Sunday, November 29th, 2009
The Short Take:
Colfer picks up where the late Douglas Adams’ left his popular series, Hitchhiker’s Guide to the Galaxy. For a huge Adams fan like me, this is very dangerous territory. I almost hate to admit that Colfer largely won me over. Honest.
Colfer’s own Artemis Fowl series (aimed primarily at young adult readers) has it’s own sense of the absurd, so one can see why Adams’ widow and daughter asked him to continue the Hitchhiker series. Though I’m not so sure there was any reason to continue: Adams’ last book had a very final feeling to it. Still, the deed is done.
While Colfer doesn’t have quite the twisted wit of the late Adams (“The ships hung in the sky in much the same way as bricks don’t.” — Adams), but he does have an incredible imagination and peppers this “part six of three” with a wide range of bizarre creatures, cultures, and unexpected happenings. He is also quite sly with the names he gives random characters.
More important, Colfer stays true to the underlying theme of the Hitchhiker series of probability and improbability, the main characters continue to behave just as they should, and you still wonder what new craziness each turn of the page will bring.
So, don’t panic. After all, if we can’t have Adams on our planet any more, it is nice to have Colfer.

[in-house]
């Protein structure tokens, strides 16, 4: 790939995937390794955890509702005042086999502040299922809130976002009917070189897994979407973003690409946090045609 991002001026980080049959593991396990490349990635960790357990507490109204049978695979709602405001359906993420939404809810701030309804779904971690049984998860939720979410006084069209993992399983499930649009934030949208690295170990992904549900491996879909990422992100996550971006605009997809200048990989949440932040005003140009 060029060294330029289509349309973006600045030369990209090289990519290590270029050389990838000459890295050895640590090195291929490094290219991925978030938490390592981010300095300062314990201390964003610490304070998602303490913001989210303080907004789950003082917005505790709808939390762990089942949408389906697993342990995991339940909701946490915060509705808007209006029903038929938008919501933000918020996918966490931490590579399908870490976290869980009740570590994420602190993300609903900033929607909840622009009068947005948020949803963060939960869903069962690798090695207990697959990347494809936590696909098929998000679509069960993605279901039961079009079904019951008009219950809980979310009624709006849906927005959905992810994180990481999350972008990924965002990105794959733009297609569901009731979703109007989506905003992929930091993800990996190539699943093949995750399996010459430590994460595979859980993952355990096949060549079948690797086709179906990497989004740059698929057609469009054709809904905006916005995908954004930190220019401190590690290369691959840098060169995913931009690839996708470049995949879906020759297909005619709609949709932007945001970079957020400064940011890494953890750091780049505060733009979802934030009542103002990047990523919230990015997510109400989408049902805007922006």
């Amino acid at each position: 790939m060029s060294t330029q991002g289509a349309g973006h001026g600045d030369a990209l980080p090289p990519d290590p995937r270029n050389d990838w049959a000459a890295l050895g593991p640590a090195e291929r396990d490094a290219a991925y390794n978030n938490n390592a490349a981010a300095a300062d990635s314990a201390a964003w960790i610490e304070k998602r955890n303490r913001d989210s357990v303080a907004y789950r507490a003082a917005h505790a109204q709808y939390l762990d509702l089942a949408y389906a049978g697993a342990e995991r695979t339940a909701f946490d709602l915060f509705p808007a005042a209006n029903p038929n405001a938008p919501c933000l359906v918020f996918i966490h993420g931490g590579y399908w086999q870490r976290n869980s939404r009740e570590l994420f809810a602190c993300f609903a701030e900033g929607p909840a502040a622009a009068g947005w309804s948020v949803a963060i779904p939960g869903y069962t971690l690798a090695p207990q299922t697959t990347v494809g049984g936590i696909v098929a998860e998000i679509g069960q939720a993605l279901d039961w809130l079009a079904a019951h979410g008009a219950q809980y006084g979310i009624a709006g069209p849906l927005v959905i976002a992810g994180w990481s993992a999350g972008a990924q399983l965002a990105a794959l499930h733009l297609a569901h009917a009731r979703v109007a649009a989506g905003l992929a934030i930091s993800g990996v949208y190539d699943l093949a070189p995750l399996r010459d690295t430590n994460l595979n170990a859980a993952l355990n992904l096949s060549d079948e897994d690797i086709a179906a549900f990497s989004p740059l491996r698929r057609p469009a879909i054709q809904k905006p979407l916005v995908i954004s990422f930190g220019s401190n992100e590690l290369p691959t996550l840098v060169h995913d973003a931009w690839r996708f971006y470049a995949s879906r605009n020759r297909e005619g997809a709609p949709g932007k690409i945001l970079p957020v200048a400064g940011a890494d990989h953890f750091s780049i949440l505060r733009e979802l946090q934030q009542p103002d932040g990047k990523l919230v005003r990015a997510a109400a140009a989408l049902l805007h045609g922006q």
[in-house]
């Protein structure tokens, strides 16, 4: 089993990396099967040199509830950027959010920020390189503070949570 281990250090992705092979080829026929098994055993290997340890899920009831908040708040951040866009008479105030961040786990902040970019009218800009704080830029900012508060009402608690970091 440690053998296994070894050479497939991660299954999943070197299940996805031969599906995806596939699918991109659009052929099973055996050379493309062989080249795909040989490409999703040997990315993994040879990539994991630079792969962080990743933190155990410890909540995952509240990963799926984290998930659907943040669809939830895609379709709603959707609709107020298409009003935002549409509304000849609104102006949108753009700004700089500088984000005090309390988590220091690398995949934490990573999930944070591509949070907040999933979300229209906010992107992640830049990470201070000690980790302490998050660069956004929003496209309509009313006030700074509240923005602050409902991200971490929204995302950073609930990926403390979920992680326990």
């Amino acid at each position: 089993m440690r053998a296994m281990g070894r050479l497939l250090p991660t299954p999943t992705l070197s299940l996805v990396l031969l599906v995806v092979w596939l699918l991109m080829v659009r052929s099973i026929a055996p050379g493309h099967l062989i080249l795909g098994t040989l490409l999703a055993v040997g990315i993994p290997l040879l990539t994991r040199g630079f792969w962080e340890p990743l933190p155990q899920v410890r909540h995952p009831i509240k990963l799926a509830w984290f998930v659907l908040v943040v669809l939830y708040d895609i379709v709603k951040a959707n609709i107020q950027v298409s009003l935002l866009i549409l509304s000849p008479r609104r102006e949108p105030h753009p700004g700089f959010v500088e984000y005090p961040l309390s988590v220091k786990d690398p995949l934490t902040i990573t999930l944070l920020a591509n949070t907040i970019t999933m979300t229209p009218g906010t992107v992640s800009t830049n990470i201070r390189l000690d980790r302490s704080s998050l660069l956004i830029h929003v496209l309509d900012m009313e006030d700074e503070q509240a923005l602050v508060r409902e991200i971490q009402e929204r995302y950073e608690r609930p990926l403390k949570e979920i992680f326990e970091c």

A Little Plot:
If you’ve never read any Adams, this is going to make no sense to you whatsoever. Sorry. (But it is kind of your fault for not reading Adams.)
The Vogons, who destroyed Earth at the beginning of the very first Hitchhiker, are intent on destroying Earth in every parallel universe as well as eliminating any stray humans in the galaxy. A reunited Arthur Dent, Trillian, Ford Prefect, and Random are on the next Earth to meet its doom when Zaphod Beeblebrox appears to rescue them.
Unfortunately the rescuer winds up needing rescuing. This gives rise to various deals being made that involve contacting the god Thor, transporting our refugees to a hidden colony of humans, ending the life of an immortal, and evading the hot-in-pursuit Vogons.
And that’s just the beginning. But that’s all you’re getting here.
There’s quite a website connected to this book that you might enjoy if you click here.